My Lords, sadly, I have to declare an interest. Some noble Lords will know that my nephew died; he was a victim of the contaminated blood scandal. Concerns have been voiced over the timing of this inquiry, and I want some assurances from the noble Lord. He mentioned the Haemophilia Society, but I do not know how aware he is of some disquiet and concern among the haemophiliac community about the society. Can he assure me that the Haemophilia Society will have no special status in this? A vast number of victims feel that the Haemophilia Society contributed to the scandal, rather than alleviated it. That does not reflect on the noble Baroness who is now president of the Haemophilia Society. This scandal has gone on for 40 years, but it is still very important that those who are affected do not feel that the Haemophilia Society has the special ear of the chair or the Government. I want also an assurance that the terms of reference will be broad enough to catch the harms that were done, and that the victims will have the ability to input to those terms of reference.
I am grateful to the noble Baroness, and I am very sorry to hear that she lost a nephew as a result of this tragic sequence of events. I looked at the Haemophilia Society website earlier today, and I did pick up the controversy that she has just referred to. I think it will be an important, but not exclusive, witness and giver of evidence to the terms of reference, and I am sure that the chair will be aware of the anxieties that the noble Baroness has just referred to. We want to ensure that all those who want to give evidence are able so to do. I hope that the chair will take the advice of many of those who gave evidence that there should be a regional dimension to this inquiry. People should not have to come to London if they want to give evidence.
My Lords, will Scotland and England be treated the same? Will the inquiry cover all of the countries involved, including Northern Ireland, Scotland and Wales as well as England? There have been some problems in the case with which I was dealing with regard to compensation if you lived in Scotland and were contaminated in England, or vice versa.
I am grateful to the noble Baroness. This is a UK inquiry. The problem affected the whole of the UK. There are provisions under the Inquiries Act for consultation to take place with the devolved Parliaments and Assemblies, but it is a UK inquiry. There is a specific issue about the arrangements made for helping those who suffered. It is a devolved responsibility. Those particular responsibilities may differ in Scotland from the rest of the UK.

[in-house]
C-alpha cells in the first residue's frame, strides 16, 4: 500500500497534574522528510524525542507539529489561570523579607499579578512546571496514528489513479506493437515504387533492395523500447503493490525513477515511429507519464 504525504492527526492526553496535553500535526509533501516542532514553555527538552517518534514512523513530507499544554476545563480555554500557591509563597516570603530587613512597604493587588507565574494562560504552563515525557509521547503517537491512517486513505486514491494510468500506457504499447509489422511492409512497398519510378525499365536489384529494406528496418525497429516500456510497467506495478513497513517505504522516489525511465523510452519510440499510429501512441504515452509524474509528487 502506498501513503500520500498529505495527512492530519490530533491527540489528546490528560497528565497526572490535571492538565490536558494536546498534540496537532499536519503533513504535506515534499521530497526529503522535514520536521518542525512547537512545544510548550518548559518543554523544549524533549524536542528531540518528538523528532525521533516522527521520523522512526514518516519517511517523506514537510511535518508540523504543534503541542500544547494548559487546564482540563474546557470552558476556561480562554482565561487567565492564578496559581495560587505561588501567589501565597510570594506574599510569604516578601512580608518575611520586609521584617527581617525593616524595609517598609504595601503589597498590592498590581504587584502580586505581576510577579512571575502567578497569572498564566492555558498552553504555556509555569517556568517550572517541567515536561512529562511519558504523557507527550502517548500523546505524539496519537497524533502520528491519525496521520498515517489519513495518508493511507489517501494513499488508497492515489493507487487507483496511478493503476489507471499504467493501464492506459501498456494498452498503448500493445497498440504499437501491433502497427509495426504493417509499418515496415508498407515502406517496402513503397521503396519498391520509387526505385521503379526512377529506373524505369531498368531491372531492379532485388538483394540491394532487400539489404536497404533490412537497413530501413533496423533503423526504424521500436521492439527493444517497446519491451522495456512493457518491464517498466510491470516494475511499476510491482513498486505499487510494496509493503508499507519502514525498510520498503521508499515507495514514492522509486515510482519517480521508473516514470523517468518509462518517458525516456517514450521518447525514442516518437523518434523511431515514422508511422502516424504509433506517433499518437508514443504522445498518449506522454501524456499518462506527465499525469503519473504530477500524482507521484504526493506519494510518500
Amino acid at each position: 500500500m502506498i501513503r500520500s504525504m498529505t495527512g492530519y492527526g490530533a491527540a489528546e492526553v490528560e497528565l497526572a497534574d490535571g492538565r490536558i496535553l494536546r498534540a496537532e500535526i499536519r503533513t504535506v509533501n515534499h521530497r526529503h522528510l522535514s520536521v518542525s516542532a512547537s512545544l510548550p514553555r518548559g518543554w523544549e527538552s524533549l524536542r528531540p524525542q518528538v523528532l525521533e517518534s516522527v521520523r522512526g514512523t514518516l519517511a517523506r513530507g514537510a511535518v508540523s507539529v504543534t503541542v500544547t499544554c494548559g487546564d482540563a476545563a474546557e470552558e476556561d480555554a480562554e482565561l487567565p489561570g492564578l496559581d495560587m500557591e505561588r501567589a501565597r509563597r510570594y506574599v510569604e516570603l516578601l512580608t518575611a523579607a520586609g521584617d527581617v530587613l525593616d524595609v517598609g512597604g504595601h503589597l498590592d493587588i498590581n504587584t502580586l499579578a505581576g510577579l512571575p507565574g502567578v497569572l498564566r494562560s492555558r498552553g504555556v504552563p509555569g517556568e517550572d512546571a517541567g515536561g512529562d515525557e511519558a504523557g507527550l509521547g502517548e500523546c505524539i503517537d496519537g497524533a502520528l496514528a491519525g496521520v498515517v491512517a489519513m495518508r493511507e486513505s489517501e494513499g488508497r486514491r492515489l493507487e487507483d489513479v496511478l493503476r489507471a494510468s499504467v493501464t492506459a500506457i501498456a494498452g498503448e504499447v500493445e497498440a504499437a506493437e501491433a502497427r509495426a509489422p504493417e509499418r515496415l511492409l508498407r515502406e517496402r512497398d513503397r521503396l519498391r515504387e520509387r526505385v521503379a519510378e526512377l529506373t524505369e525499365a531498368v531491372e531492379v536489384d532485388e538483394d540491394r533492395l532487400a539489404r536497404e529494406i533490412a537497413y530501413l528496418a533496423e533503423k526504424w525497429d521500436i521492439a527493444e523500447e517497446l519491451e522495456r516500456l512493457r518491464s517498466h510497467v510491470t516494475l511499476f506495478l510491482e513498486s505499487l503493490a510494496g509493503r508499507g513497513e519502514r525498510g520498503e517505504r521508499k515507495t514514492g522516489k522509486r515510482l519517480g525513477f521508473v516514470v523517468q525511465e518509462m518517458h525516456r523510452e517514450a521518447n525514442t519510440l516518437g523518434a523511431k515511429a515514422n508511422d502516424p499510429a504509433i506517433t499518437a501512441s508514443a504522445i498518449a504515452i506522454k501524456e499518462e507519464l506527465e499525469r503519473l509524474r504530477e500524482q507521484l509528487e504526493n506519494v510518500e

My Lords, while I welcome the Government’s initiative in this matter, may I ask about an inquiry that was conducted about 10 years ago by the late Lord Archer, a former law officer? It was privately commissioned, but published thereafter. I think that the recommendations were accepted by the Government of that day. Can the Minister tell us something more about that, which was apparently a searching and revealing study into this matter?
The noble Lord asks a question that is right at the extremity of my familiarity with the subject, but I looked it up and the noble Lord is quite right. There was an independent inquiry in the early 2000s by the former Solicitor-General for England and Wales, Lord Archer. I understand that it held no legal or official status at all. It was unable to subpoena witnesses or demand the disclosure of documents, but it looked at some of the issues and discovered that some important documents had been destroyed. There were issues of missing evidence. After he reported, Lord Jenkin, who was also a former Secretary of State, voiced his difficulties about obtaining documents for the inquiry. That inquiry is available and will be available to the statutory inquiry. I hope that it will be able to build on some of the work that Lord Archer undertook.
My Lords, can the Minister assure the House that the different groups of sufferers within this community will all be consulted by the chair and the panel? There are widows, people who are still suffering, people with HIV and people who do not have HIV and they have all been treated differently and in many cases grossly inadequately over the years. This is one of the concerns. People do not want the Haemophilia Society to be the one group that is consulted, because people from these different situations want to speak for themselves. I would like to think that the Haemophilia Society reflects everyone’s interests, but I absolutely respect the wishes of the different groupings. That assurance would be very helpful to them.
I am very happy to give that assurance to the noble Baroness. As she may know, there were more than 800 responses to the consultation that we launched in July, which concluded in October, so it is quite clear that there is a substantial body of people who take an interest in the subject and have already made representations. I am sure that the chair will want to consult with a wide range of people—survivors and relatives—before he or she finalises terms of reference.